Their shared love of expensive tech toys and massive grants to buy them with meant it was only a matter of time before the Massachusetts Institute of Technology and us.mil* got together. And so it came to pass - yesterday saw the unveiling of an MIT army contract to set up the Institute for Soldier Nanotechnologies, and an opportunity for US Army chief scientist Michael Andrews to do the PR bit in aid of the military budget.
Actually, it's starting to occur to us that we're maybe too hard on the military by habitually claiming it knowingly peddles glossy visions of wondrous future technology to keep its coffers brimming. It is after all possible that many of them are genuinely entranced - albeit at the expense of the citizenry - by Hollywood technovisions. Poor Andrews does concede the Predator suit is science fiction, but then spoils it by adding that "it portrays what might be possible."
Whatever, Andrews appears to have played a storm with Reuters. "If you want to visualize the impact of nanotechnology, think about the movie 'Predator.' It's about the ability to have a uniform that protects you totally against your environment." Which, apart from the movie bit, is almost plausible.
Somehow (possibly aided by the out of work actors playing "mock futuristic warriors"), however, Reuters seems to have come away with a slightly more advanced impression. "The idea is to develop high-tech gear that would allow soldiers to become partially invisible, leap over walls, and treat their own wounds on the battlefield," it babbles. "Instead of bulky bullet-proof vests made of Kevlar, ISN scientists envision uniforms lined with a slurry of fluids that respond to magnetic fields, creating an armor system that can go from flexible to stiff during combat."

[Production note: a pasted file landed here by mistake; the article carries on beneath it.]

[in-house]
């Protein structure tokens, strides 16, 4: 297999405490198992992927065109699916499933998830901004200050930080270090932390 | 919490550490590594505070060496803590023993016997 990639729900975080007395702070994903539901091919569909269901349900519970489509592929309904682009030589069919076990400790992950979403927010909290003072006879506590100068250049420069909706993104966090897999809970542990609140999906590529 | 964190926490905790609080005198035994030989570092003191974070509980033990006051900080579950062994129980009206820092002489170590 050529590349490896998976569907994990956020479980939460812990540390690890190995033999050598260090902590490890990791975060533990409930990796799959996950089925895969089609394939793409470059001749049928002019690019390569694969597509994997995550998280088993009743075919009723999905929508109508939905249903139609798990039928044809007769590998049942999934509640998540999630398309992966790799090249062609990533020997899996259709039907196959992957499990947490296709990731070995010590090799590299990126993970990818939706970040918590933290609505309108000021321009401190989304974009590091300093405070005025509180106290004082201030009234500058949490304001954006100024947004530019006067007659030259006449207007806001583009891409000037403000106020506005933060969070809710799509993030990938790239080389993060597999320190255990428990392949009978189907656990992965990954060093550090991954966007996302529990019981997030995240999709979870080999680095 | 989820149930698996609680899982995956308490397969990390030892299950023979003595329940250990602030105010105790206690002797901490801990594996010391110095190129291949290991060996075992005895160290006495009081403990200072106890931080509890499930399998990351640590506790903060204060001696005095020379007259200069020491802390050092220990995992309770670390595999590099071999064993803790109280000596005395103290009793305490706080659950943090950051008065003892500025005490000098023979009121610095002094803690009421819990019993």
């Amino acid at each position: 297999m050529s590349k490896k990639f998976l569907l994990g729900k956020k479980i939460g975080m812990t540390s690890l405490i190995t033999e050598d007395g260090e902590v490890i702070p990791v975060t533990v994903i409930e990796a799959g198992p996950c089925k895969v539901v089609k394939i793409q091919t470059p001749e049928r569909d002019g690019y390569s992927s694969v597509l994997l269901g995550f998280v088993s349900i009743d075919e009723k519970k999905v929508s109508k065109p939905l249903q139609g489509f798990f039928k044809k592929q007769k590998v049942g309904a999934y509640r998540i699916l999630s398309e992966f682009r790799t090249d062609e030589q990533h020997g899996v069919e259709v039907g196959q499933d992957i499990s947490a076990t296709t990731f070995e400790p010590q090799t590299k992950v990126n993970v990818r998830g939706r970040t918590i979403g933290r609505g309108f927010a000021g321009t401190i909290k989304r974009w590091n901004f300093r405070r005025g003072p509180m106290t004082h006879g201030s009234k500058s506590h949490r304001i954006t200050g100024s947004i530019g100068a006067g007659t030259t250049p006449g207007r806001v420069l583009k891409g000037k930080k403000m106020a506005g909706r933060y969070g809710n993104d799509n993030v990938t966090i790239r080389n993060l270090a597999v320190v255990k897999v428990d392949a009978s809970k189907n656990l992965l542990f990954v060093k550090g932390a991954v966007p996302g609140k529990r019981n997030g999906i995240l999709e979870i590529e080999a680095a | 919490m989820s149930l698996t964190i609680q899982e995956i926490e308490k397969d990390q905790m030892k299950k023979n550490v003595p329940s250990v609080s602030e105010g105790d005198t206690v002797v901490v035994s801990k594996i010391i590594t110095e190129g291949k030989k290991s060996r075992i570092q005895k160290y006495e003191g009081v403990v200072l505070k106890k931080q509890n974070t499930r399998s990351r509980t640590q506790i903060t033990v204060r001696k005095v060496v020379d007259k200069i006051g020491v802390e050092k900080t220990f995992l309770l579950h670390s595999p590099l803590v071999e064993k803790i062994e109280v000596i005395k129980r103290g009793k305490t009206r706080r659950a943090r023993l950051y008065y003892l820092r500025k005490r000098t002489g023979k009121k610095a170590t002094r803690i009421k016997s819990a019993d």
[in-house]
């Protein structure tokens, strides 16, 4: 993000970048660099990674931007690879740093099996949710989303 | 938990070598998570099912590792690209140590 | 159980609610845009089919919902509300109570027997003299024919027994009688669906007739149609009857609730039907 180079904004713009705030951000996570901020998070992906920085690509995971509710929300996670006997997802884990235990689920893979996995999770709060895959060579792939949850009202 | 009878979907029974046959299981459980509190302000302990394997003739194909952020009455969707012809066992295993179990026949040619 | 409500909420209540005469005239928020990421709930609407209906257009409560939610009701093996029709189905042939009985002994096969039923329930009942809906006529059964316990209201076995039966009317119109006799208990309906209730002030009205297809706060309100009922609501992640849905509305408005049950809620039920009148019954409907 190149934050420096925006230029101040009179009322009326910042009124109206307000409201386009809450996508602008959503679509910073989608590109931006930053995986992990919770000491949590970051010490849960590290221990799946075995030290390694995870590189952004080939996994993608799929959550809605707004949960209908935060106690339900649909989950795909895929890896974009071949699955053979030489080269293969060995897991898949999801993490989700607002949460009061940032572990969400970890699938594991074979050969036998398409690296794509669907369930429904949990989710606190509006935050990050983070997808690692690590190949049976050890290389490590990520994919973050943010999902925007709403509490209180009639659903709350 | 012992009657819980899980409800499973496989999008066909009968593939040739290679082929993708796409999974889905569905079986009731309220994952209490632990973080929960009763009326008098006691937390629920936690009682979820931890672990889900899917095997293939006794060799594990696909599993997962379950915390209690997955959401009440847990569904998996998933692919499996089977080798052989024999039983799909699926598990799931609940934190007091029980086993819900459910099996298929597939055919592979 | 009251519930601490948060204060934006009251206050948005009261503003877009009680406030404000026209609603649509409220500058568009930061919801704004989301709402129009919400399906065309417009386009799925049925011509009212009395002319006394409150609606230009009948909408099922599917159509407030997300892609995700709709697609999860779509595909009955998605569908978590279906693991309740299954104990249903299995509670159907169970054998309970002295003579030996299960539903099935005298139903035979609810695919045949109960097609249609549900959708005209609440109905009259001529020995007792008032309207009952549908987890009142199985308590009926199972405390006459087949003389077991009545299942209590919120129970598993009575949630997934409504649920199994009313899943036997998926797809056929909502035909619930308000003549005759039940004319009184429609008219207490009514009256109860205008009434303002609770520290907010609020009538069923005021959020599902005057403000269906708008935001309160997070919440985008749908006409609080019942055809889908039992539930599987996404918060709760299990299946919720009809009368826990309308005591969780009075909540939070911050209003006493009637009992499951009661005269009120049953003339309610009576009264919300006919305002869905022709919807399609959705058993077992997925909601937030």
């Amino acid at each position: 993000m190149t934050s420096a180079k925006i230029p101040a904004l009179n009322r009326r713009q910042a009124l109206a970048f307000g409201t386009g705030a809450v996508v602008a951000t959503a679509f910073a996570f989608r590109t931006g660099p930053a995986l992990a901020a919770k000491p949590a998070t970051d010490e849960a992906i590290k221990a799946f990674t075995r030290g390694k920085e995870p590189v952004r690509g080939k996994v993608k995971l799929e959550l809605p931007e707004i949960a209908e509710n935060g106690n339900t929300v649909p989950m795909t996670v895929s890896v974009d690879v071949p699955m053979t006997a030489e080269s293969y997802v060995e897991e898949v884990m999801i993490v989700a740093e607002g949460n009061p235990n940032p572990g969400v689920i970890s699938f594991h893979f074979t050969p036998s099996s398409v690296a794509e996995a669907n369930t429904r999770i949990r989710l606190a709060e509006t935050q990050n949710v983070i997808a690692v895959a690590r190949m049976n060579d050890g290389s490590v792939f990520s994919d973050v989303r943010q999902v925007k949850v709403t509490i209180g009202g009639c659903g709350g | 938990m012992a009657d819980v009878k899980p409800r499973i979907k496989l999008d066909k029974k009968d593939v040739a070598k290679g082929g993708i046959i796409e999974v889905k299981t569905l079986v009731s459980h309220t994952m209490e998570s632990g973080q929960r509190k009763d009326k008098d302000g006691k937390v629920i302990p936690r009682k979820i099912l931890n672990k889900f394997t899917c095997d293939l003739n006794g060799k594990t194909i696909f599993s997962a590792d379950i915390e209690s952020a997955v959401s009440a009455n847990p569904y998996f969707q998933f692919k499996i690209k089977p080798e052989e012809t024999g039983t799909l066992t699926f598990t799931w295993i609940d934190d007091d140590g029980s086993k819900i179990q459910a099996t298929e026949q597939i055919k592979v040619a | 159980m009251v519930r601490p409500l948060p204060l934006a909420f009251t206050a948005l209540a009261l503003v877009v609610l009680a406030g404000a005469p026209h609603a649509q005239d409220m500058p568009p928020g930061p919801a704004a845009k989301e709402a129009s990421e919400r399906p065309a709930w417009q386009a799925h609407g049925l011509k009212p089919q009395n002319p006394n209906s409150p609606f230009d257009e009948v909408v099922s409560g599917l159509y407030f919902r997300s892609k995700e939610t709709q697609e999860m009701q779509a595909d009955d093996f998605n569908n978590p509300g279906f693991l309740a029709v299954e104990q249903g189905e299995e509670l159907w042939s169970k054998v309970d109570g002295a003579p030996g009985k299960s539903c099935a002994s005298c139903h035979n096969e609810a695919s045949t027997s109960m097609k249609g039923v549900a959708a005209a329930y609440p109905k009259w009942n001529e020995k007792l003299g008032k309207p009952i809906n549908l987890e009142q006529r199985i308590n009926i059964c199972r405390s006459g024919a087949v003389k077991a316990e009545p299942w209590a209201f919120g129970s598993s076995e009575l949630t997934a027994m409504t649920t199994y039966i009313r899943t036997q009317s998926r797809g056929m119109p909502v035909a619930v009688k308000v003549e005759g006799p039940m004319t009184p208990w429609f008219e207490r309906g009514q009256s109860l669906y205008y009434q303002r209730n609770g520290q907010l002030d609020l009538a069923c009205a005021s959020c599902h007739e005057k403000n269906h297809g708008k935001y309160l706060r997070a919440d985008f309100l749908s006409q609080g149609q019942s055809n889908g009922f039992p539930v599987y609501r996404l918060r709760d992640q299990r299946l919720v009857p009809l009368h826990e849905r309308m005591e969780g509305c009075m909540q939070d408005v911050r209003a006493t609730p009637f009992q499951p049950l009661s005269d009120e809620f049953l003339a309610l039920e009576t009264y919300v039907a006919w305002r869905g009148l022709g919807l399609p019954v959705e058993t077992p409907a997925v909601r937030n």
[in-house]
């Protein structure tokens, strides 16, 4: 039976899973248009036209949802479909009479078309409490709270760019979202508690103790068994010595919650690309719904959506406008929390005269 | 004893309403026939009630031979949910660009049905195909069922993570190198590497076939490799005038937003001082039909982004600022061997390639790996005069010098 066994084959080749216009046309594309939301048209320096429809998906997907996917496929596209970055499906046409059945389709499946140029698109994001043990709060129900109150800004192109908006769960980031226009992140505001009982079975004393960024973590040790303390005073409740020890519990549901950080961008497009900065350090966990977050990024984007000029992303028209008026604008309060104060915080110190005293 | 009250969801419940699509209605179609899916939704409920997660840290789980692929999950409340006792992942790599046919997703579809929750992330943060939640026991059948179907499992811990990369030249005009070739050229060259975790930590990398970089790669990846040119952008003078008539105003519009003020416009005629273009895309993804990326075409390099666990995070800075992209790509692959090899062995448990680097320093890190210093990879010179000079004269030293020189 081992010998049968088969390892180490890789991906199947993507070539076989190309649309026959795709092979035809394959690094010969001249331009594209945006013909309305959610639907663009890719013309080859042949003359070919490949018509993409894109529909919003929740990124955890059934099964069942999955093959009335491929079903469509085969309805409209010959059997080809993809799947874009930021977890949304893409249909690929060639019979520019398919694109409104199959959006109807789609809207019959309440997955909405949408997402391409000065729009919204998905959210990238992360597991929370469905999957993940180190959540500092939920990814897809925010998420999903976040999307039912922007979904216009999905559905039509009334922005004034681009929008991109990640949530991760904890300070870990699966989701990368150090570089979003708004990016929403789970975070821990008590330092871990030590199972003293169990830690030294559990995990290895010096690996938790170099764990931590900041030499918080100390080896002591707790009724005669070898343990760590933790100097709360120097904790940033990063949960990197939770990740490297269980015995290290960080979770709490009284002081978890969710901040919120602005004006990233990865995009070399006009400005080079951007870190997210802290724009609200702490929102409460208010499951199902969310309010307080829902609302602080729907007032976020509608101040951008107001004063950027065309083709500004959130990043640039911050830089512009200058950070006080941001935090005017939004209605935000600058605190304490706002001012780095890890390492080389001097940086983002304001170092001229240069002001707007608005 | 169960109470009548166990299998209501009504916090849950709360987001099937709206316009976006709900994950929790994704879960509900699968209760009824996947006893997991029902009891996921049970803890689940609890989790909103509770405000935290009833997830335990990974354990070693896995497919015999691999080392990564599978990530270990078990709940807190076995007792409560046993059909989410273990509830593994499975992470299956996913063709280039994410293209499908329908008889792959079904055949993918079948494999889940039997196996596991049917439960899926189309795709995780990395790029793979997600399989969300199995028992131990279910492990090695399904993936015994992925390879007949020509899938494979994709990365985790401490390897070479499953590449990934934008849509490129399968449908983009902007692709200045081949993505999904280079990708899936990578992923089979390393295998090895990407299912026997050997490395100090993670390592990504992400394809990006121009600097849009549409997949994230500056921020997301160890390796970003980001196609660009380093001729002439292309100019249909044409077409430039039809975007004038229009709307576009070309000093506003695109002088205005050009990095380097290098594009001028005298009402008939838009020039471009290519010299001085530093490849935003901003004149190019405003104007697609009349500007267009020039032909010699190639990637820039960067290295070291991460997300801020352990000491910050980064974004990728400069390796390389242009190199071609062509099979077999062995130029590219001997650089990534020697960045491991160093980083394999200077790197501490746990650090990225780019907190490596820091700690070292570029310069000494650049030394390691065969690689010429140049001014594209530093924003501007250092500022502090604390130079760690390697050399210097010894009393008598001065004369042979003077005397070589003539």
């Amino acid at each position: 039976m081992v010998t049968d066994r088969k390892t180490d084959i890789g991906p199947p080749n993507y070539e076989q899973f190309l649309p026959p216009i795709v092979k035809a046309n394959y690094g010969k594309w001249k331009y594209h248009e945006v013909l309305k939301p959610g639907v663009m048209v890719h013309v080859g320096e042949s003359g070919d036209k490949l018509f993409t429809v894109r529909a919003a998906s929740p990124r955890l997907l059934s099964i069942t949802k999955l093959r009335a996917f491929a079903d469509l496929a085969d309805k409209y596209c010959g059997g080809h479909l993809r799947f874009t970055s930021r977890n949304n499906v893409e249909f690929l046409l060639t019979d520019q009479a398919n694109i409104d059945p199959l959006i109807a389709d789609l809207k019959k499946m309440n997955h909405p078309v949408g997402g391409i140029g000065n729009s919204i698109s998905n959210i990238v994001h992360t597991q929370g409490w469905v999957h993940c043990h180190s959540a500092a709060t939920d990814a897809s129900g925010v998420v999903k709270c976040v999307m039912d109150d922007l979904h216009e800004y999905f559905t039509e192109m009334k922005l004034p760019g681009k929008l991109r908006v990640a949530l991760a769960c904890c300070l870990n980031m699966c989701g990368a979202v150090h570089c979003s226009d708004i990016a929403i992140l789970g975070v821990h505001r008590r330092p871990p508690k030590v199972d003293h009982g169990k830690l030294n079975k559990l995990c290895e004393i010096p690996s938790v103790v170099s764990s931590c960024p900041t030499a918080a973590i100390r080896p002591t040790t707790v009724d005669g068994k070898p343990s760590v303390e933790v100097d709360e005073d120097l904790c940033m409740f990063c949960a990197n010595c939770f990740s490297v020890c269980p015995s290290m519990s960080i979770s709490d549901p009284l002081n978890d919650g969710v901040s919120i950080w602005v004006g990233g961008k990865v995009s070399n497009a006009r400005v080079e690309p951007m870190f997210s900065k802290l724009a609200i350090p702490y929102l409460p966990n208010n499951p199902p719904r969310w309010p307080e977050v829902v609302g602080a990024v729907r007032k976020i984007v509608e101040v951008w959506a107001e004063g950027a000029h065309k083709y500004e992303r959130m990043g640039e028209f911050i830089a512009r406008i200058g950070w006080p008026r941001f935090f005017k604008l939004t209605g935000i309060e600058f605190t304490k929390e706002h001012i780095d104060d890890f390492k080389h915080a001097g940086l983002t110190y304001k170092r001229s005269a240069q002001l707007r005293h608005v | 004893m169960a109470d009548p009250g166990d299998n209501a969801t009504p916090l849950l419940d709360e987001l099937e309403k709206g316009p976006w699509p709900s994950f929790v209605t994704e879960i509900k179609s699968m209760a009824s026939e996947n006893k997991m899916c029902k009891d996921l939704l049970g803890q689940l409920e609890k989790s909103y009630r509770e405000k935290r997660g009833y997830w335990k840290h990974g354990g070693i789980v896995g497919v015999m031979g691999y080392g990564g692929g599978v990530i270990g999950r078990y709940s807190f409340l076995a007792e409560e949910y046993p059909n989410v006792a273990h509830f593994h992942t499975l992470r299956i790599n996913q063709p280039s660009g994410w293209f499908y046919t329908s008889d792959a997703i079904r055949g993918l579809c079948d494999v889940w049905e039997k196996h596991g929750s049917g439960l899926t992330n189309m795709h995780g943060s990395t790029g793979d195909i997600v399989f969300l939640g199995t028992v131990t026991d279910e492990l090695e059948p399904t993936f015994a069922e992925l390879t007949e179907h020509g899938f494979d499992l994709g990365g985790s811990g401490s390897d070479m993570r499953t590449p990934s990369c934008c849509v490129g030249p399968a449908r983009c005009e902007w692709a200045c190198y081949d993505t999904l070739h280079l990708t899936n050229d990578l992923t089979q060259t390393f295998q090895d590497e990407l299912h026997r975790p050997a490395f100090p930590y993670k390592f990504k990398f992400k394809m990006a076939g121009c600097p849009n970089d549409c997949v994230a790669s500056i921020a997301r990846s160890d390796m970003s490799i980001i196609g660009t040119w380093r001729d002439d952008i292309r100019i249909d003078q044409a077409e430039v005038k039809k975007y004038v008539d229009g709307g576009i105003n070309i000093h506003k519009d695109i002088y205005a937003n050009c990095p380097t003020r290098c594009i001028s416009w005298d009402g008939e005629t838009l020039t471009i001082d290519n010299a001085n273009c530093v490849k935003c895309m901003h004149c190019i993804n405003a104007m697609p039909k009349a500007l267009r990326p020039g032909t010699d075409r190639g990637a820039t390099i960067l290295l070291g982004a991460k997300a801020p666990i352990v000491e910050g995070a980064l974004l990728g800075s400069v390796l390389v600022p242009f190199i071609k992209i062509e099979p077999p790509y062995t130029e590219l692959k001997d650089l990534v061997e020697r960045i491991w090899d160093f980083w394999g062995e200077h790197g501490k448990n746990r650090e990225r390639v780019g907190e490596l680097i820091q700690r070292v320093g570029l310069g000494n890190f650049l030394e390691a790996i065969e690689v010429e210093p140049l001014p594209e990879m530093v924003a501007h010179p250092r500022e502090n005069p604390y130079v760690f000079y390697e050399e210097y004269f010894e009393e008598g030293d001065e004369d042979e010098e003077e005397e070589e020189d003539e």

Actually, practically all of that does come into DARPA's strategic plan, itself an impressive 'give me money' brochure, but most of it is a good bit over the horizon. We don't remember the "become partially invisible" bit, but that may just be chameleon suits.
The more likely next steps are revealed a little further on - light-weight fabrics that change colour depending on environment (aren't you looking forward to a big eagle appearing across the general's uniform when he walks to the front of the briefing room?), electronics woven into the material, and the strangely-elusive ultra-compact fuel cell to power it all.
And the other stuff? Say, the instant body armour? "Within five years we will see the first inklings of what might give us probably increased ballistic protection," Andrews told Reuters, seemingly coming down with something of a bump. But give us your money to fund our future might-be probable inklings anyway. ®
* A small unrelated query. The Register has noted that US .mil sites are not accessible from various places in France, but mysteriously become accessible if you dial through to a UK provider. We think it's something bizarre to do with DNS servers, but does anyone know what, or why?